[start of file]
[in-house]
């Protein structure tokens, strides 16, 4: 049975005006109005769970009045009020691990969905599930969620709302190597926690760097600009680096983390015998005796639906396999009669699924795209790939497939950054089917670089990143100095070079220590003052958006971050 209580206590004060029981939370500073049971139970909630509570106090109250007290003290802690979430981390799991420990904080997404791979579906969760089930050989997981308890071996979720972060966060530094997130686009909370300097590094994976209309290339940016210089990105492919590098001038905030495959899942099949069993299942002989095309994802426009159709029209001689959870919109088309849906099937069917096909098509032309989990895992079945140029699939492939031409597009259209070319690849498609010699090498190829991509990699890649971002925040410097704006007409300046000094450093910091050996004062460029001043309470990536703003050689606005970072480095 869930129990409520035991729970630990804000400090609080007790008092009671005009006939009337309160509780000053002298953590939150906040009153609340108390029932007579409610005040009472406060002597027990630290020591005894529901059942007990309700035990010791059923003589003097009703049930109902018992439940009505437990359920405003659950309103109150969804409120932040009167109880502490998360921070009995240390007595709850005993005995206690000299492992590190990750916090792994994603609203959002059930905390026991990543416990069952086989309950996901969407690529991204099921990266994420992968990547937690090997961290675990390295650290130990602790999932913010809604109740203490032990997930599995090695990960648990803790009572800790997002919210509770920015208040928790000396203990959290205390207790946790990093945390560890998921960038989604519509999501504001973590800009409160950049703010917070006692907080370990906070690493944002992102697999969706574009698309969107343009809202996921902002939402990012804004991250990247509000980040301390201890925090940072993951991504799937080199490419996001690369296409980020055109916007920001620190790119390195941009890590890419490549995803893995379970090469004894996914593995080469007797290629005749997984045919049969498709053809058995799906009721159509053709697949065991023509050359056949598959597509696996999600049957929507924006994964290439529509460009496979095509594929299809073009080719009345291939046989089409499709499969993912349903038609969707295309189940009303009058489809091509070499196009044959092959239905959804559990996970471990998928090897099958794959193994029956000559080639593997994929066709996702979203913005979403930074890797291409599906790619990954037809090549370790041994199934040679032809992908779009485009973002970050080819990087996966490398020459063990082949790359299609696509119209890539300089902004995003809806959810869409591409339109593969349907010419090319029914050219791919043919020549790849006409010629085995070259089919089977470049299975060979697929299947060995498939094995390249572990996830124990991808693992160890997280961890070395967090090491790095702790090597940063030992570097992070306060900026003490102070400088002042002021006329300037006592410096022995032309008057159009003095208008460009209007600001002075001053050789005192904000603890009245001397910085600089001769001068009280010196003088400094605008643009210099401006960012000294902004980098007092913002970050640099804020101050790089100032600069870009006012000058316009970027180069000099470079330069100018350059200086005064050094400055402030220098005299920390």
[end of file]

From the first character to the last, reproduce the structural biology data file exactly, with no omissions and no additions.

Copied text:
[in-house]
């Protein structure tokens, strides 16, 4: 049975005006109005769970009045009020691990969905599930969620709302190597926690760097600009680096983390015998005796639906396999009669699924795209790939497939950054089917670089990143100095070079220590003052958006971050 209580206590004060029981939370500073049971139970909630509570106090109250007290003290802690979430981390799991420990904080997404791979579906969760089930050989997981308890071996979720972060966060530094997130686009909370300097590094994976209309290339940016210089990105492919590098001038905030495959899942099949069993299942002989095309994802426009159709029209001689959870919109088309849906099937069917096909098509032309989990895992079945140029699939492939031409597009259209070319690849498609010699090498190829991509990699890649971002925040410097704006007409300046000094450093910091050996004062460029001043309470990536703003050689606005970072480095 869930129990409520035991729970630990804000400090609080007790008092009671005009006939009337309160509780000053002298953590939150906040009153609340108390029932007579409610005040009472406060002597027990630290020591005894529901059942007990309700035990010791059923003589003097009703049930109902018992439940009505437990359920405003659950309103109150969804409120932040009167109880502490998360921070009995240390007595709850005993005995206690000299492992590190990750916090792994994603609203959002059930905390026991990543416990069952086989309950996901969407690529991204099921990266994420992968990547937690090997961290675990390295650290130990602790999932913010809604109740203490032990997930599995090695990960648990803790009572800790997002919210509770920015208040928790000396203990959290205390207790946790990093945390560890998921960038989604519509999501504001973590800009409160950049703010917070006692907080370990906070690493944002992102697999969706574009698309969107343009809202996921902002939402990012804004991250990247509000980040301390201890925090940072993951991504799937080199490419996001690369296409980020055109916007920001620190790119390195941009890590890419490549995803893995379970090469004894996914593995080469007797290629005749997984045919049969498709053809058995799906009721159509053709697949065991023509050359056949598959597509696996999600049957929507924006994964290439529509460009496979095509594929299809073009080719009345291939046989089409499709499969993912349903038609969707295309189940009303009058489809091509070499196009044959092959239905959804559990996970471990998928090897099958794959193994029956000559080639593997994929066709996702979203913005979403930074890797291409599906790619990954037809090549370790041994199934040679032809992908779009485009973002970050080819990087996966490398020459063990082949790359299609696509119209890539300089902004995003809806959810869409591409339109593969349907010419090319029914050219791919043919020549790849006409010629085995070259089919089977470049299975060979697929299947060995498939094995390249572990996830124990991808693992160890997280961890070395967090090491790095702790090597940063030992570097992070306060900026003490102070400088002042002021006329300037006592410096022995032309008057159009003095208008460009209007600001002075001053050789005192904000603890009245001397910085600089001769001068009280010196003088400094605008643009210099401006960012000294902004980098007092913002970050640099804020101050790089100032600069870009006012000058316009970027180069000099470079330069100018350059200086005064050094400055402030220098005299920390």